When you’re truly remorseful, your apology tends to be louder than your initial disrespect. It’s why Lamar Jackson’s and Patrick Mahomes’ haters have been so silent lately.
Next Sunday, the two best quarterbacks on the planet will face each other for a chance to play in Usher’s Super Bowl in Las Vegas. If the Ravens win, it will be Jackson’s first. If the Chiefs are victorious, it’ll be Mahomes’ fourth. But no matter who makes it, both men have done more than enough to make Monse Bolaños, Bill Polian and some random defensive coordinator look dumber than they already are.
“I want my quarterbacks to be ‘quarterbacky,” FOX Sports’ Bolaños said about Jackson in December. “And, to me, Lamar Jackson’s just a great athlete, and he’s done a really good job and he had a great game against the 49ers. Prisoners of the moment, he is not the MVP. Christian McCaffrey is the MVP, and he has been. I’ve been saying this for weeks.”
Well, McCaffrey isn’t going to be MVP, as Jackson is a lock to win his second. On Saturday, Jackson made NFL history as the first player with two passing touchdowns, two rushing touchdowns, 100 rushing yards and a 100.0 passer rating in a game. This is why no one knew who Bolaños was before her statement, and why she hasn’t made news since.
“Credit to Lamar,” said Texans head coach DeMeco Ryans after Baltimore beat Houston 34-10. “He made a ton of great plays. That’s why he’s the MVP.”
You would think that by now the doubts about Jackson’s ability would be over as he’s proven himself — at least in the regular season. But, haters like Polian never go away quietly.
“You have to be very disciplined in your rush,” Polian recently said about how you stop Jackson. You have to tell the rushers that they’re not there to sack him, they’re there to keep him in the pocket and make him throw the ball and not escape and not extend and not do any of the things that opens up all of these receivers. And that’s hard to do.”
Mind you, this comes after Polian finally admitted that he was insane for believing that Jackson should have switched from quarterback to wide receiver before the 2018 NFL Draft. “I was wrong, because I used the old, traditional quarterback standard with him, which is clearly why John Harbaugh and Ozzie Newsome were more prescient than I was,” said the man who was named Executive of the Year six times. “And Greg (Roman) found a way in how he’s developed a system to use those dynamic skills. Bottom line, I was wrong.”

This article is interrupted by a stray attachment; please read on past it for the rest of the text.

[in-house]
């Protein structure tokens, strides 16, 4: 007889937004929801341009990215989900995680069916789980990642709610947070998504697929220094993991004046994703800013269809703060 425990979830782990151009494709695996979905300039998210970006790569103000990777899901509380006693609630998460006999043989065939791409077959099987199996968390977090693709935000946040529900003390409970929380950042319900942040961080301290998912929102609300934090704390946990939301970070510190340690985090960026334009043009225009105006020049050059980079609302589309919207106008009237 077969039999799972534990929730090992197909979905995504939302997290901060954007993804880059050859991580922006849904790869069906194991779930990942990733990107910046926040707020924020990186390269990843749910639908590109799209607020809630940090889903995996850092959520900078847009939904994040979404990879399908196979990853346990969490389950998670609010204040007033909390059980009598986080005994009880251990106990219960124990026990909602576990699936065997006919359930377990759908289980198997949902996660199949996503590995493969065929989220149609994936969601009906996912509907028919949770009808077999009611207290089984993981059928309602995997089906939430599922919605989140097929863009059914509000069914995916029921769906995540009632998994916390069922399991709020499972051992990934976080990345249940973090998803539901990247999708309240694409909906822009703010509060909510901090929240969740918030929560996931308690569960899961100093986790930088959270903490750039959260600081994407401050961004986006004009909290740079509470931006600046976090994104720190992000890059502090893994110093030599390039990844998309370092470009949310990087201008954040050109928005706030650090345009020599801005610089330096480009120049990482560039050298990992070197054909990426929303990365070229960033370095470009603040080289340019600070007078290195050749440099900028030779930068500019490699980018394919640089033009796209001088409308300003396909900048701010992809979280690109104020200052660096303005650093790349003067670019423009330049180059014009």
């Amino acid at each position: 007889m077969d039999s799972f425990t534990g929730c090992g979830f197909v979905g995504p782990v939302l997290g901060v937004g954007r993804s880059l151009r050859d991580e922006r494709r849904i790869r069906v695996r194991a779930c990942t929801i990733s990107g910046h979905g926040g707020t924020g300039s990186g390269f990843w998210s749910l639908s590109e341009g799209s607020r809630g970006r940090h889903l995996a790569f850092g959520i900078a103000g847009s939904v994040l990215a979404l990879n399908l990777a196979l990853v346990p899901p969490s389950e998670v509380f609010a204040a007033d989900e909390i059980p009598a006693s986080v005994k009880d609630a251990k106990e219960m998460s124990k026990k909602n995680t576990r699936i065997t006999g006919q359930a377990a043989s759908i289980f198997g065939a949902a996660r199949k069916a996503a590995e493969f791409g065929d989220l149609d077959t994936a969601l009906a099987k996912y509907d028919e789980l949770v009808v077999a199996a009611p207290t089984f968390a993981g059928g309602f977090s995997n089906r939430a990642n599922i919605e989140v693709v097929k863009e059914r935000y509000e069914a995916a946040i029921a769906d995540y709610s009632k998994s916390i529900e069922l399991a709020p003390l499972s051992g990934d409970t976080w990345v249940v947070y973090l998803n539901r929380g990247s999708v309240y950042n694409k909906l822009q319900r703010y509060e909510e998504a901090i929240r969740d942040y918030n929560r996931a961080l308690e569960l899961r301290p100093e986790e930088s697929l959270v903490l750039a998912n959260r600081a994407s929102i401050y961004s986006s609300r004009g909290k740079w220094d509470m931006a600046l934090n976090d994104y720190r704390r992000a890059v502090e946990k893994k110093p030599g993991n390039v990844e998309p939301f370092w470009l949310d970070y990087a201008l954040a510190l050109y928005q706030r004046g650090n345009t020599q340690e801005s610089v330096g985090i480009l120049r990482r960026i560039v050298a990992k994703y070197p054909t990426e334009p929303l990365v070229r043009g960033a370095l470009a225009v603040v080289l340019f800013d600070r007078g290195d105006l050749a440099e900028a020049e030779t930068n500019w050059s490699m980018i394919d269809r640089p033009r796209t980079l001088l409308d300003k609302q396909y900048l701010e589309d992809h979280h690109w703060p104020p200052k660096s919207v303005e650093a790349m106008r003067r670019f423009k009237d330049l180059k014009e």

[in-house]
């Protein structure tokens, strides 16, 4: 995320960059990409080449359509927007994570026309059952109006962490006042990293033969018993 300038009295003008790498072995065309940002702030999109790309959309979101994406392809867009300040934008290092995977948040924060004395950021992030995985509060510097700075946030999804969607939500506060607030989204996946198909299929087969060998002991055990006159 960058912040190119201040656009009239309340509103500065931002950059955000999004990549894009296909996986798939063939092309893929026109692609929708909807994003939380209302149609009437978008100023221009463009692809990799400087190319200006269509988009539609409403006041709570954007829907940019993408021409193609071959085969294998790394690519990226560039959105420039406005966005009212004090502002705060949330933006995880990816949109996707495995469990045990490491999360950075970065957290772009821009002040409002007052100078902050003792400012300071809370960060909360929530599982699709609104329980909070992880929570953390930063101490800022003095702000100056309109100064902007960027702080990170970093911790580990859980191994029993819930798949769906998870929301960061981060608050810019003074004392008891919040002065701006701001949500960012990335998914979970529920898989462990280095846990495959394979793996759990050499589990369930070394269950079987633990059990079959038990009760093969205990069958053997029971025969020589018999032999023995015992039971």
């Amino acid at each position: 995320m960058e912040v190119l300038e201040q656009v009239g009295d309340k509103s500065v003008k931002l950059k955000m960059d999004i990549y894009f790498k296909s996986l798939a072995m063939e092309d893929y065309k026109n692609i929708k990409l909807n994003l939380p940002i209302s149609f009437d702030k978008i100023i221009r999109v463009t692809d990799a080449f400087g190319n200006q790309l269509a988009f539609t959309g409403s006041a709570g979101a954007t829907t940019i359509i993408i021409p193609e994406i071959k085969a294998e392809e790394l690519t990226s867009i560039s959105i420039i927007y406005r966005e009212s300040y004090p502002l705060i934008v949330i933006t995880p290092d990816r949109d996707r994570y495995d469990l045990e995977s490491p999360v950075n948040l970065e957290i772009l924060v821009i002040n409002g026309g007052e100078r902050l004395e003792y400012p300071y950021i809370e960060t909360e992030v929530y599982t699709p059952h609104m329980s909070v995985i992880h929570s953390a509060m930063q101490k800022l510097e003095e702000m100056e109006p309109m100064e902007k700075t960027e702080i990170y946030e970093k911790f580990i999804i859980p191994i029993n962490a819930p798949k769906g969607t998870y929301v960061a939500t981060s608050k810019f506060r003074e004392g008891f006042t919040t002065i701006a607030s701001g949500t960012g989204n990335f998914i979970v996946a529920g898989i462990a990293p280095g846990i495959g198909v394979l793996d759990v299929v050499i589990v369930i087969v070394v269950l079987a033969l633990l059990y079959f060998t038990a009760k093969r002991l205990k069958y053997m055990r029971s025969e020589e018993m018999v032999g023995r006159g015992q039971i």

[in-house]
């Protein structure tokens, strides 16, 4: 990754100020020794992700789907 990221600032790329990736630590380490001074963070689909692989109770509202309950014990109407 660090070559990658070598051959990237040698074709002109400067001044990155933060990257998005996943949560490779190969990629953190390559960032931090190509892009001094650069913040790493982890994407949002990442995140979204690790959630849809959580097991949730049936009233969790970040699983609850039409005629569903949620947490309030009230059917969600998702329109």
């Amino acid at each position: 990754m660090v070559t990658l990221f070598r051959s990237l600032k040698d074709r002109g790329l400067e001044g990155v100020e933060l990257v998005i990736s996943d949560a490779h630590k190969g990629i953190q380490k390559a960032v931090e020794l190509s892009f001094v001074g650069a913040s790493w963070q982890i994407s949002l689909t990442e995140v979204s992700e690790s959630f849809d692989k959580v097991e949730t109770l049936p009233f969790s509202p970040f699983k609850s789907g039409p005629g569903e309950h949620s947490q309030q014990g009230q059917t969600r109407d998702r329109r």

Jackson won his first MVP in 2019. That year, 47 of 50 voters selected him as their All-Pro quarterback. Polian was one of the three haters. It’s that same kind of belief system that had an unnamed defensive coordinator refer to Mahomes’ game as “streetball.”
“We love Mahomes because of his unorthodox throws, not because of his natural pocket presence,” the coordinator told The Athletic’s Mike Sando in 2022. “And when that disappears, that is when they lose games. I don’t think that is a 1. I think that is a 2. Nothing against the guy. I love the kid. But take his first read away and what does he do? He runs, he scrambles and he plays streetball.”
Mahomes responded by addressing what the dog-whistler was really trying to say about him and others.
“Obviously, the Black quarterback has had to battle to be in this position that we are to have this many guys in the league playing,” said the man who’s preparing for his sixth straight AFC Championship Game. “Every day, we’re proving that we should have been playing the whole time. We’ve got guys that can think just as well as they can use their athleticism. It’s always weird when you see guys like me, Lamar [Jackson], Kyler [Murray] kind of get that on them when other guys don’t. But at the same time we’re going out there to prove ourselves every day to show we can be some of the best quarterbacks in the league.’’
No matter who wins on Sunday, Super Bowl 58 will feature a Black quarterback — making it the eighth time in the last 12 editions of the NFL’s greatest game. From Colin Kaepernick and Russell Wilson to Cam Newton, Jalen Hurts, Mahomes, and maybe Lamar Jackson, these men stand on the shoulders of Doug Williams and Steve McNair. And beyond their race, they all have something else in common. They’re all “quarterbacky.”